Similac Alimentum Lawsuit Claims Baby Fell Ill After Being Fed Contaminated Infant Formula

Consuming Similac Alimentum led to bloody stool, injuries and hospitalization, the infant's mother claims.

A Colorado mother has filed a lawsuit against Abbott Laboratories, alleging that her baby fell ill after being fed contaminated Similac Alimentum infant formula, which was later recalled after it was confirmed that Cronobacter and Salmonella entered the powder during the manufacturing process.

Taylor Diebert filed the complaint (PDF) in Colorado federal court on May 5, pursuing damages on behalf of herself and her minor child, identified only with the initials B.D.

The lawsuit comes weeks after the infant formula manufacturer issued a massive recall for Similac, Alimentum and EleCare products made at a Michigan manufacturing facility, which have caused infants nationwide to suffer serious side effects, often resulting in the need for repeated medical treatment or hospitalization.

Within days after the recall was first announced in February, reports began to surface that suggested Abbott knew about the Similac contamination problems at its facility since at least September 2021, when the Minnesota Department of Health began investigating a case involving an infant infected with Cronobacter.

Since then, parents throughout the U.S. have been filing Similac Alimentum lawsuits and class action claims over injuries caused by the bacterial contamination, indicating that Abbott ignored industry safety standards and best practices, endangering infants for the sake of profit.

SIMILAC ALIMENTUM LAWSUIT

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According to Diebert’s lawsuit, she gave B.D. Similac Alimentum after receiving a sample from her pediatrician’s office.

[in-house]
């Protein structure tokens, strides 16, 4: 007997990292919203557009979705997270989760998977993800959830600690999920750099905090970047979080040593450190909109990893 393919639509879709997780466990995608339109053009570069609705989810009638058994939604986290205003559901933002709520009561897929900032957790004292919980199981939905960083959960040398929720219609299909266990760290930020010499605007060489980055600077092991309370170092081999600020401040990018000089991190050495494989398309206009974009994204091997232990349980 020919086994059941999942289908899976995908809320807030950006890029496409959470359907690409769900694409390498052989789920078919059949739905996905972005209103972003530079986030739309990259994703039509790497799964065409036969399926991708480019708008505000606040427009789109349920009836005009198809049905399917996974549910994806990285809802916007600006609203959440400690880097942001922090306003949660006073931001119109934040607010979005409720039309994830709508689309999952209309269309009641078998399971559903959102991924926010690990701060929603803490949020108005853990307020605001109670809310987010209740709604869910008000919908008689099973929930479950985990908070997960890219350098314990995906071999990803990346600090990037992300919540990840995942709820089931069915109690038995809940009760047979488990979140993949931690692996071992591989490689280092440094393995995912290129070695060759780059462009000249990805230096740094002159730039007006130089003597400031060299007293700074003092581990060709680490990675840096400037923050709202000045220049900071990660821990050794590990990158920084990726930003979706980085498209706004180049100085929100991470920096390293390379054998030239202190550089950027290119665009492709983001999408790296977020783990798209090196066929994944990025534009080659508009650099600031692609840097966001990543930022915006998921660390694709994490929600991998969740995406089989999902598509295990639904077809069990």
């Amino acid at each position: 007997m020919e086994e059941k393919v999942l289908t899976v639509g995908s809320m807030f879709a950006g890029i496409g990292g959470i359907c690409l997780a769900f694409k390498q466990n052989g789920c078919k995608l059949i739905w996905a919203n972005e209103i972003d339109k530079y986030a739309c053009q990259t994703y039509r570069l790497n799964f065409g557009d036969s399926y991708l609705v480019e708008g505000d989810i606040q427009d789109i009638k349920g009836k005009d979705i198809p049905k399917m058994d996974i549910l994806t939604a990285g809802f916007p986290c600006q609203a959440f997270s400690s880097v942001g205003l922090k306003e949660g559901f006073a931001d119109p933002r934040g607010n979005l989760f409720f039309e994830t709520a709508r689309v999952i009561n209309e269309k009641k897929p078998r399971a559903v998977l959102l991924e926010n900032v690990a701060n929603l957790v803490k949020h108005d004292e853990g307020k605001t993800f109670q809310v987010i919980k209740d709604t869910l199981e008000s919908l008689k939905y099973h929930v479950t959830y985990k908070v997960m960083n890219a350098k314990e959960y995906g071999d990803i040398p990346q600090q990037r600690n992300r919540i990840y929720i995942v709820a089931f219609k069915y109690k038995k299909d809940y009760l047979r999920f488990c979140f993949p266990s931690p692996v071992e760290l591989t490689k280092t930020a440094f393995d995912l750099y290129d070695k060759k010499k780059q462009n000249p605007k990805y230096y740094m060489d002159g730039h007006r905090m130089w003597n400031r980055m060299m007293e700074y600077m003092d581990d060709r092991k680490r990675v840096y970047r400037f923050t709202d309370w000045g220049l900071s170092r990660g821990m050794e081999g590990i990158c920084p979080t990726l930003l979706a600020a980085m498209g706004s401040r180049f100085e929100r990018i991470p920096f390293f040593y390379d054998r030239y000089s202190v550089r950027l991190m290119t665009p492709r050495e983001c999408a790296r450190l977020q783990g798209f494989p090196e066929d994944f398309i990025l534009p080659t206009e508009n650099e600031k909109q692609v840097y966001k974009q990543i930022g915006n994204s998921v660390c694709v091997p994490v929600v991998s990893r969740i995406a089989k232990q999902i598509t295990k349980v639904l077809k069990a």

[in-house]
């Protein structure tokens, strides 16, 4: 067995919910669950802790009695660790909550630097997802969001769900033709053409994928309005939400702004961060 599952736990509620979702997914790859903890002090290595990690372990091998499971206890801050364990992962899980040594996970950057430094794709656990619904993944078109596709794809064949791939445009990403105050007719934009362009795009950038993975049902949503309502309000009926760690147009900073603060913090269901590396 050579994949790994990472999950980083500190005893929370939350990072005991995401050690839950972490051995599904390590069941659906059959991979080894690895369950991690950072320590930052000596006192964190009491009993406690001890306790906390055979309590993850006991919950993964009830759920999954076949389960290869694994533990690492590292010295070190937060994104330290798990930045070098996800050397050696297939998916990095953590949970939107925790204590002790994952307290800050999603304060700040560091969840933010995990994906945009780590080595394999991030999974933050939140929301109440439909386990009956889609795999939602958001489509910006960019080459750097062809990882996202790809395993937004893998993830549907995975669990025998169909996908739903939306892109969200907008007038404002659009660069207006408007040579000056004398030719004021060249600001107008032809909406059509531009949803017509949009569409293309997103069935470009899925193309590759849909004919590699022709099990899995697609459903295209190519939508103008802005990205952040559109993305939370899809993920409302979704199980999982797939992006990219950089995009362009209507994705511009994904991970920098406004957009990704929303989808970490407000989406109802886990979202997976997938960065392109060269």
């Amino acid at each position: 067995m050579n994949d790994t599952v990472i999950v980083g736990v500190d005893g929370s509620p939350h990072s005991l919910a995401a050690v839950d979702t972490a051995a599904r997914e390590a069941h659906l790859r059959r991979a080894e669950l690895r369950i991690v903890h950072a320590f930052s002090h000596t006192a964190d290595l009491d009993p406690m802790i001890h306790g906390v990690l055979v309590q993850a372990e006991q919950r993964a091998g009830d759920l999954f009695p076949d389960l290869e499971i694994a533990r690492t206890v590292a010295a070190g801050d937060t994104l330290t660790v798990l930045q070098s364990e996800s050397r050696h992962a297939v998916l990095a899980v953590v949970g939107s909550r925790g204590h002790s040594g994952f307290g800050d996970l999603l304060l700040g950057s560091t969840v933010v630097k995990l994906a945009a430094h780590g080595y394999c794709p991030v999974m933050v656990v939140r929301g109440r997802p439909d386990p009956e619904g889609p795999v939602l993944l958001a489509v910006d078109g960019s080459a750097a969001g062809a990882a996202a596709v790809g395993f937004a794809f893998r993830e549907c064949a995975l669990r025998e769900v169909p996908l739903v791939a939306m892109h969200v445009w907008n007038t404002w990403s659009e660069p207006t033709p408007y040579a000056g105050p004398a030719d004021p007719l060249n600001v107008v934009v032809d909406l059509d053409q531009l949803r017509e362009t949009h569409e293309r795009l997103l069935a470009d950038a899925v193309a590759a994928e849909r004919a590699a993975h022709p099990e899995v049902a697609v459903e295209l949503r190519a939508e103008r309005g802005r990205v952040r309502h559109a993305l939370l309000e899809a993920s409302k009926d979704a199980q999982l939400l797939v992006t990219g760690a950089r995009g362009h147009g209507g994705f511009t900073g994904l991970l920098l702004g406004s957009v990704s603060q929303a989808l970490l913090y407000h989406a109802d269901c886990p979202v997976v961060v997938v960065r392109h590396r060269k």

“Within less than 24 hours of the Plaintiff’s infant taking the adulterated product, her child suffered immediate and severe injury as a result of consuming the tainted product,” Diebert’s lawsuit states. “Plaintiff’s infant child became irritable and displayed problems sleeping after consuming the tainted product necessitating medical intervention.”

The lawsuit indicates B.D.’s stool became discolored and bloody and the child has suffered injuries that will continue into the future.

Similac NEC Lawsuits Against Abbott

Lawsuits related to the contaminated formula come as Abbott already faces dozens of baby formula lawsuits brought by parents of premature infants who developed a devastating gastrointestinal condition, known as necrotizing enterocolitis (NEC), alleging that the manufacturer has withheld information for decades about the risks associated with Similac and other cow’s milk formula.

The Similac NEC lawsuits allege that Abbott placed its desire for profits before the health and safety of newborn babies, by filing to warn about the risks associated with using their formula among premature and low birth weight infants. Similar allegations have also been presented in Enfamil lawsuits filed against Mead Johnson, which sells similar cow’s milk-based infant formula products that have been linked to cases of NEC.

Given similar questions of fact and law presented in these claims, the U.S. Judicial Panel on Multidistrict Litigation (JPML) decided to centralize the NEC lawsuits over Similac and Enfamil earlier this month, transferring the litigation to U.S. District Judge Rebecca R. Pallmeyer in the Northern District of Illinois for pretrial proceedings.

A separate motion has been filed to centralize all Similac bacterial contamination lawsuits filed as a result of the recent recall, which the JPML is likely to consider sometime this summer.

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